Corn futures decline on improved supply forecast  Commodity prices have surged over the past year as global demand eclipsed stockpiles. However, over the past few weeks analysts have grown more bearish on certain commodities as improving inventories have caused prices to decline. Corn prices have tumbled in trading this week after the U.S. Agricultural Department said supplies would grow by September.

According to the USDA, for the 2010-2011 marketing year ending August 31, corn ending stocks will hit 730 million bushels. That figure represents an eight percent increase from the group's April 8 estimate of 675 million bushels. Further, it surprised analysts who had projected the government to cut its outlook to 665 million bushels, Market Watch reports.

Moreover, the USDA forecast that during this year's corn-planting season, which runs from mid-April until the end of May, there will be 92.2 million acres planted - up from 88.2 million acres in the year prior. The government also expects higher corn yields per harvested acre, with production at a record 13.5 billion bushels. Analysts, however, said the government could still change its estimates.

"A lot can change from now until harvest," American Farm Bureau Federation crops economist Todd Davis said in an interview. "We still don't know the impact late planting in Corn Belt states east of the Mississippi will have on this year's corn crop. We're going to need a warm summer with timely rains to realize this 13.5 billion bushel corn crop."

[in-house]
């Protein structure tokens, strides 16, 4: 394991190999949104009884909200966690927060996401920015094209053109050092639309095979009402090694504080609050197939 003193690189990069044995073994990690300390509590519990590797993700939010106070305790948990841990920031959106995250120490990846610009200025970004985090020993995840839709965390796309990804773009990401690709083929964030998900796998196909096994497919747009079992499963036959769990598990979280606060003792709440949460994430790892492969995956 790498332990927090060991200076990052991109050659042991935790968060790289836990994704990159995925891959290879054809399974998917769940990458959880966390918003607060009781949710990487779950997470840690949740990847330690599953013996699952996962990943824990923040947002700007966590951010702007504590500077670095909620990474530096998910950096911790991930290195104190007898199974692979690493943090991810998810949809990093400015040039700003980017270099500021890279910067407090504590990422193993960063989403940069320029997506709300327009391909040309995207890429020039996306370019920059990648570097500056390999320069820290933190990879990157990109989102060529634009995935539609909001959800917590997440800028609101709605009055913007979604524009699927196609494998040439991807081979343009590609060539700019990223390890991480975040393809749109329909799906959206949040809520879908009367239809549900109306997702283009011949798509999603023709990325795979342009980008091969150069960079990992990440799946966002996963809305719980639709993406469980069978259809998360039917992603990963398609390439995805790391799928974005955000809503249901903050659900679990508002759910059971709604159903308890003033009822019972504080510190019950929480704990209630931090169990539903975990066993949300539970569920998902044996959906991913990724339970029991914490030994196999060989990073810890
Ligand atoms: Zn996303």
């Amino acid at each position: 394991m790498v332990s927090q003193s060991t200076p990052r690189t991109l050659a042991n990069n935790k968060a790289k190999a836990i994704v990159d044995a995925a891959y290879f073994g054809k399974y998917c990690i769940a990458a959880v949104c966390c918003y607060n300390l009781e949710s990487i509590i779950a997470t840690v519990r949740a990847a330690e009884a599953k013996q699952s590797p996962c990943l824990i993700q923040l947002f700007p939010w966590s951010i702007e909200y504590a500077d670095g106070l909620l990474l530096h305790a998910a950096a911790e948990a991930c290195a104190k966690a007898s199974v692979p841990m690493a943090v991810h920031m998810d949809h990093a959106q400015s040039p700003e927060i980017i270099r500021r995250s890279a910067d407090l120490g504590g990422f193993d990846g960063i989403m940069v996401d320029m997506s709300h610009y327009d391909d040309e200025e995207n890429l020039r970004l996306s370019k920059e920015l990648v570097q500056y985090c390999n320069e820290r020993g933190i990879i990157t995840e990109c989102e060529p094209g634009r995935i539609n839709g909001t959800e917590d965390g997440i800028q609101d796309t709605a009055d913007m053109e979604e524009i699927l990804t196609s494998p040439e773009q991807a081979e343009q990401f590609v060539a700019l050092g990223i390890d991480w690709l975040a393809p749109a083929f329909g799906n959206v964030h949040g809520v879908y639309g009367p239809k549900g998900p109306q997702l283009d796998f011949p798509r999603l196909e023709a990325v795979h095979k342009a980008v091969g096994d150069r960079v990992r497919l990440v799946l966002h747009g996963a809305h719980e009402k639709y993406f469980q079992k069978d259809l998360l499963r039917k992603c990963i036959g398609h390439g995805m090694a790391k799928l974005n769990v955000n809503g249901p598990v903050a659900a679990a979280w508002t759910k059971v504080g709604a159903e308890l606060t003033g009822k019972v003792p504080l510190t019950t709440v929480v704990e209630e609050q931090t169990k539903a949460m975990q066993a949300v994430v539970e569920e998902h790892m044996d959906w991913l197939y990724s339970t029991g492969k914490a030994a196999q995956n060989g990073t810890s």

Grain prices have soared over the previous 12 months as farmers around the globe had to combat inclement weather that damaged crops. What's more, surging demand for corn - especially from emerging economies - has grown at a torrid clip, while farmers have struggled to keep up with the soaring demand.

On the Chicago Mercantile Exchange on Thursday morning, corn futures for July delivery sunk 1.5 percent, or 10.25 cents, to trade at $6.67 per bushel. Over the past year, corn futures have jumped 80 percent in value on record use by ethanol producers and increasing demand from livestock farmers, Bloomberg reports.

Corn is the biggest U.S. crop. In 2010, it was valued at $66.7 billion.
Share To:

Strategic Sourceror

Post A Comment:

0 comments so far,add yours